Last Sunday, the priest of our Brooklyn Catholic church stood at the lectern and announced that he was going to do something he’d never done before. He closed the Bible in front of him. “For the first time in all my years as a priest, I’m not going to read you the scripture. I’m not going to reflect on today’s lessons. I’m going to read you something else.” And instead of a homily, he read the words of the speech that Martin Luther King delivered fifty years ago today from the steps of the Lincoln Memorial in Washington, DC.
Like most Americans, I’ve heard the speech many times. I was surprised to realize I know the words by heart, or nearly so. But I don’t think I’ve ever before heard the words in anyone’s voice but King’s. Father Murphy is a very good speaker, but he’s not King. The words sounded different in his Brooklyn accent, from his Irish face, washing over a congregation of many ages and races and nationalities. The words sounded like they now belonged to all of us. I found myself mouthing the words along with Father Murphy. The congregation has never been so quiet.
There’s something powerful about the moment when something very familiar suddenly seems to mean something different, something at once more personal and more universal. I think all of us listening to something we’d heard many times before all started to wonder if we’d really heard it at all. Without the mesmerizing power of King’s distinctive voice, we are left with the words themselves, and find they can not only stand on their own, but that we might not have been noticing them all along.
I had a similar experience this morning standing in the bathroom listening to Susan Cowsill’s “Crescent City Sneaux,” a song – operatic in scope – both a love letter and a eulogy about New Orleans in the wake of Katrina (it’s actually a recasting of a song she wrote before the hurricane). I’ve heard it many times. It’s an album I like very much, partly because Cowsill’s voice sounds so honest – it’s both pretty and not.
Cowsill gained fame as a child member of the Cowsills, best known for their song “Hair” and for being the model for the TV show “The Partridge Family.” But it’s Cowsill’s solo work, particularly her album Lighthouse, released in 2010, that I really like. The subject matter is deeply personal for Cowsill, a New Orleans resident whose brother drowned during Hurricane Katrina.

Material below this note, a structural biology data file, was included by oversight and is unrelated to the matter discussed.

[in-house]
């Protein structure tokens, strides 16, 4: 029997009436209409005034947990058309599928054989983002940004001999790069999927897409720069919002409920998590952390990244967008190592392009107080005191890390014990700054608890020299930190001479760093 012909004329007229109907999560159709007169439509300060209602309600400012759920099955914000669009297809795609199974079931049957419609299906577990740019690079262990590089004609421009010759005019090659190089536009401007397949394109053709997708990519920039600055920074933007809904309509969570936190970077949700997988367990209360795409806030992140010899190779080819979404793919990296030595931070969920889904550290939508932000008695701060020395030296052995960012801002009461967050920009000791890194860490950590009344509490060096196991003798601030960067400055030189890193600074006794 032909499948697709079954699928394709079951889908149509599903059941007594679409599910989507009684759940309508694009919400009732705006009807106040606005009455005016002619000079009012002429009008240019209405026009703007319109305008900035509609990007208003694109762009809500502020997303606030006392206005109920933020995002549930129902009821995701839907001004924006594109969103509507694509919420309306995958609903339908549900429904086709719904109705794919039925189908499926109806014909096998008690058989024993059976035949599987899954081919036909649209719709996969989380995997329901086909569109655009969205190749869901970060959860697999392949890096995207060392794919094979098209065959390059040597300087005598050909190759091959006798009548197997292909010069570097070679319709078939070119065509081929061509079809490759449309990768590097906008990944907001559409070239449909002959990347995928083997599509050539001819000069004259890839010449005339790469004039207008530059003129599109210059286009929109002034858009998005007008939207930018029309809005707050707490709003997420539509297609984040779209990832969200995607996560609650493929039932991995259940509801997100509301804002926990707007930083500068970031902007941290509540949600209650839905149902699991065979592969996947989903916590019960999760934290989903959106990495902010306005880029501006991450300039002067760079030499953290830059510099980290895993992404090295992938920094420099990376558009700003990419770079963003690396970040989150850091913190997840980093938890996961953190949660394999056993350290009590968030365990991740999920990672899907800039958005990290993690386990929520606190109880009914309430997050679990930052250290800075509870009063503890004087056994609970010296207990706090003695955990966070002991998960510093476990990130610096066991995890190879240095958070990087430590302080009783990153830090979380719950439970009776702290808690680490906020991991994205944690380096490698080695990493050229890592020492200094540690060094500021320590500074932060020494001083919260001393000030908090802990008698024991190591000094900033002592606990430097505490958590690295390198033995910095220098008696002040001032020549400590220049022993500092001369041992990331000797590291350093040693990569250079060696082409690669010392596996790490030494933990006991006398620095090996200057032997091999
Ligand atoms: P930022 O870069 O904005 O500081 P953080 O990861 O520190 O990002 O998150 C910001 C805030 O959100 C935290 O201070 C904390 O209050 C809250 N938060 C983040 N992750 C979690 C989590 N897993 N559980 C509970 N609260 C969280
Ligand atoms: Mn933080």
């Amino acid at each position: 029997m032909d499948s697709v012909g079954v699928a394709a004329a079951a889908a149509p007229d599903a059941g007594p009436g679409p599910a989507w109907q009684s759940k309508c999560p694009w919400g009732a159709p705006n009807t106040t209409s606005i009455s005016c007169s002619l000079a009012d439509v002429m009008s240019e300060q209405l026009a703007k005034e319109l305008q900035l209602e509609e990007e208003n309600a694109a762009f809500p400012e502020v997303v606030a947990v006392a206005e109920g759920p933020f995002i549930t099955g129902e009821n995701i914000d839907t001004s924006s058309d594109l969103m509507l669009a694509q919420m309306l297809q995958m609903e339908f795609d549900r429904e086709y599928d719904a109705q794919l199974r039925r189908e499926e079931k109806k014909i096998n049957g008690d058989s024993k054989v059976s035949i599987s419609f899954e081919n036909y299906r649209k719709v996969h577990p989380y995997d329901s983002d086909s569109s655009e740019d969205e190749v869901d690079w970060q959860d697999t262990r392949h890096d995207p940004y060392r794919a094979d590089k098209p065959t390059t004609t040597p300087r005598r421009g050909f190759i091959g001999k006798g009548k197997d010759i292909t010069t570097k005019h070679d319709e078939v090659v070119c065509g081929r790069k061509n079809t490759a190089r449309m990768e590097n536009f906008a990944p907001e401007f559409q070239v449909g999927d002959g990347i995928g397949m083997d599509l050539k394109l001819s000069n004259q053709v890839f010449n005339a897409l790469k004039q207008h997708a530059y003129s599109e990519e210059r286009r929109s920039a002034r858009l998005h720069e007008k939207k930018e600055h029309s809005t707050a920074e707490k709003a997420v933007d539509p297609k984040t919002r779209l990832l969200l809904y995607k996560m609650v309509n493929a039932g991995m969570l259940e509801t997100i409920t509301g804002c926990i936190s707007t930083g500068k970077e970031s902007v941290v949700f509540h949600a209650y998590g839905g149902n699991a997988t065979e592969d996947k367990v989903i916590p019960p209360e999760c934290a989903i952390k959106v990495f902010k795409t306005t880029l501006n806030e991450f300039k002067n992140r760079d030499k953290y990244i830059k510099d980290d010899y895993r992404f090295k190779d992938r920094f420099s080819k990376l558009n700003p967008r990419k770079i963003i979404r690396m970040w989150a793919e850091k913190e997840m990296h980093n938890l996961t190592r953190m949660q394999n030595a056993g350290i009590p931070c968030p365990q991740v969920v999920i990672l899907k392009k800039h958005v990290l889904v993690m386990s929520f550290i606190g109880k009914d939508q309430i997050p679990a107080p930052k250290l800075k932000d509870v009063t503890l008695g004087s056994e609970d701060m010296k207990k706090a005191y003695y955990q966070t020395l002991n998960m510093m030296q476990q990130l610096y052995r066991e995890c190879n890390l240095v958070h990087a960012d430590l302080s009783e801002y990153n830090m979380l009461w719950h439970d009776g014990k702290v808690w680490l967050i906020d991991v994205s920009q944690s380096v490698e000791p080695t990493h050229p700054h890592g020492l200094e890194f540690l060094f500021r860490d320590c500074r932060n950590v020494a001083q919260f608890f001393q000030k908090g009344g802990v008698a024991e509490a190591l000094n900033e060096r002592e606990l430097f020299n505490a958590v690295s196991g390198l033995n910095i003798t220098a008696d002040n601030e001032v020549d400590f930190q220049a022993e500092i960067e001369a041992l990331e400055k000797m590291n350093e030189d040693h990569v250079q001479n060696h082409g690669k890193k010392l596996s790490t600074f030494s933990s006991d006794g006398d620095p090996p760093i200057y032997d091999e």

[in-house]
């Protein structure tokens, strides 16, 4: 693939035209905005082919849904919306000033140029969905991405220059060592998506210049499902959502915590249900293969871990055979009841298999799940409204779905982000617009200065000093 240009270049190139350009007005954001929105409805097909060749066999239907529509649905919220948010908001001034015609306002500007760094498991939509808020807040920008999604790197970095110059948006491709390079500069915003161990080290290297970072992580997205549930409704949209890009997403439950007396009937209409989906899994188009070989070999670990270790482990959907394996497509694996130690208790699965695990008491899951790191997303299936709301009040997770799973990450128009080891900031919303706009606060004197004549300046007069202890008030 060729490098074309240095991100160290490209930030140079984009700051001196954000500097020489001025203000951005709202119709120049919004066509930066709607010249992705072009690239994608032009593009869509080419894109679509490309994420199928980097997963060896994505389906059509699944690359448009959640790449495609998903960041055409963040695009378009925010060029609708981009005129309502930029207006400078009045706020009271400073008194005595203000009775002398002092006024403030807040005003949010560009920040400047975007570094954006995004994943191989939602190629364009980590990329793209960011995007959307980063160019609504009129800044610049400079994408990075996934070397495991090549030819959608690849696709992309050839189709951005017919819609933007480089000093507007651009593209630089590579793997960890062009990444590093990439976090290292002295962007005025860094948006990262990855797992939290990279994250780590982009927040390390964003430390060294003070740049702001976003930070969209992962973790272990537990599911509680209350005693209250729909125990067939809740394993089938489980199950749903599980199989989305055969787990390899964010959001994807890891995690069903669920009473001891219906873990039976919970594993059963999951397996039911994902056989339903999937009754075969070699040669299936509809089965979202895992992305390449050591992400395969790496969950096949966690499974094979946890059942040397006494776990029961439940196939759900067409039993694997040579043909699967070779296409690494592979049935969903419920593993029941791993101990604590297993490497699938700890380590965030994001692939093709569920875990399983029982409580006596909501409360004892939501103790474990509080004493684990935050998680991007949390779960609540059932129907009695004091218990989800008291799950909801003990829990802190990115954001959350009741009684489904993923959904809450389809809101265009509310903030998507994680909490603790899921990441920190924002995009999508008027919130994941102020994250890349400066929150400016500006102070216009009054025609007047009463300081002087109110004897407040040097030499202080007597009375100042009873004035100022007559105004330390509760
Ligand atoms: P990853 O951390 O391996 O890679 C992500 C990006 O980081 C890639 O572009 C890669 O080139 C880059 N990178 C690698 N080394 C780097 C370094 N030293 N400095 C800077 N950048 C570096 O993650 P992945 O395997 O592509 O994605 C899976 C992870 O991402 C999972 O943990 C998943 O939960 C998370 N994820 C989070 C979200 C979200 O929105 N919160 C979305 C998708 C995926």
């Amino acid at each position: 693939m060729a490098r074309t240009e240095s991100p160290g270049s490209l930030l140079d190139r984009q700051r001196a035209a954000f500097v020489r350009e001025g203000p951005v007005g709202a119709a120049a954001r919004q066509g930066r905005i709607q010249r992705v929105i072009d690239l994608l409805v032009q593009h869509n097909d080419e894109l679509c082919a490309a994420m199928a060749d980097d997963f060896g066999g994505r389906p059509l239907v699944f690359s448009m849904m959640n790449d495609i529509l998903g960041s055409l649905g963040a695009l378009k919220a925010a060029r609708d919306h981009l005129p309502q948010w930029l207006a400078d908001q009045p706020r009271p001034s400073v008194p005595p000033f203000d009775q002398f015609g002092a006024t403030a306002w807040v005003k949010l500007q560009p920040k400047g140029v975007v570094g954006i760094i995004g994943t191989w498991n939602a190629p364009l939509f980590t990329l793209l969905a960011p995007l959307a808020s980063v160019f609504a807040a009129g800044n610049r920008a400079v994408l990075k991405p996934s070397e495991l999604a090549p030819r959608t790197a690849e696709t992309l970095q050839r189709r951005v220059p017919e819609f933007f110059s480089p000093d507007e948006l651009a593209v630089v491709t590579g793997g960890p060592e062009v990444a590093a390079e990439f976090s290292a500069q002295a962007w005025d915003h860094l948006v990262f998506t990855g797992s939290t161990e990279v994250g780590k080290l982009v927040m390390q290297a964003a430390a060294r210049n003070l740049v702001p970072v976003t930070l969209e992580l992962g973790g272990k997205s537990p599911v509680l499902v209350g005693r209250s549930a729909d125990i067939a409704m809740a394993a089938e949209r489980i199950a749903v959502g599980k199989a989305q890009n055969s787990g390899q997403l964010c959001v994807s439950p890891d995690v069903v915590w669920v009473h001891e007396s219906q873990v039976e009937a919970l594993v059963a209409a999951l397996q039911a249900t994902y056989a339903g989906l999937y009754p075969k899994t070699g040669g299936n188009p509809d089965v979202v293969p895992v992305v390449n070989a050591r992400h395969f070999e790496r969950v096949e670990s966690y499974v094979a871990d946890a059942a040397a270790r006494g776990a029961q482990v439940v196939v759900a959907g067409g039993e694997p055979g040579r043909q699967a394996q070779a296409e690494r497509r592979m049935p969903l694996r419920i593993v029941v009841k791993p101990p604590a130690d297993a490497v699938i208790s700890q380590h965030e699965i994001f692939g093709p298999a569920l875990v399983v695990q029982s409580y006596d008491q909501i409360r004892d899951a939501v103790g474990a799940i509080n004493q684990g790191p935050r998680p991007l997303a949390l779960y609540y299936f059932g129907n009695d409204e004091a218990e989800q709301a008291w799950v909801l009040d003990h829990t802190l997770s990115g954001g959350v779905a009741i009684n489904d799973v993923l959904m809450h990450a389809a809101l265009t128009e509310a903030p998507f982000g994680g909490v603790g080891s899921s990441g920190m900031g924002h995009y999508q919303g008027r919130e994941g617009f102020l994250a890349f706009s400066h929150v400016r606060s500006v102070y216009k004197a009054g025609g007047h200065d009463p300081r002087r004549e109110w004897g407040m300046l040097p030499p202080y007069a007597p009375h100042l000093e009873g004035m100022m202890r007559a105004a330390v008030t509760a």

“Crescent City Sneaux” is the final track on an emotional roller coaster of an album. I’ve heard it many times. Around this time last year, in anticipation of a trip to New Orleans in November (one which, ironically, was derailed by a hurricane here in New York), I went on a binge of reading about and listening to New Orleans music. I discovered this album around the same time through one of the things I was reading – I no longer remember what, but it may have been John Swenson’s New Atlantis: Musicians Battle for the Survival of New Orleans, which I definitely recommend to those interested in this stuff or to fans of Treme. Whatever I read, it was talking about all of the quotes in the song and their specific connotations to New Orleansians: When the Saints com marching in, Aiko-aiko, Who dat, the spelling of sneaux. Because of this, I think, I didn’t really hear this song as something that spoke to me. It was something designed to speak to insiders. And yet, this morning, as I stood at the sink brushing my teeth, it suddenly did. And I had to stop and listen.
This morning I listened, the song was no longer about something experienced by a few, but by all. That was also Martin Luther King’s gift, to take something specific to a few and make it relevant to all. King, too, sounds almost like he’s singing. The sound of his voice makes the words special. But hearing them in someone else’s voice makes the words stand out from the voice, makes them take on new meaning.
It’s a little different with Cowsill. Her words are not as powerful on their own. But still, they become more – or differently – meaningful in someone else’s voice. The version of Crescent City Sneaux that closes the album is not the same as the one above (and doesn’t seem to be available on the internet). It’s a live recording. Part of what makes it powerful is hearing others singing along.
Today is the 50th anniversary of Martin Luther King’s speech. Tomorrow is the eighth anniversary of the day Hurricane Katrina hit New Orleans. Listen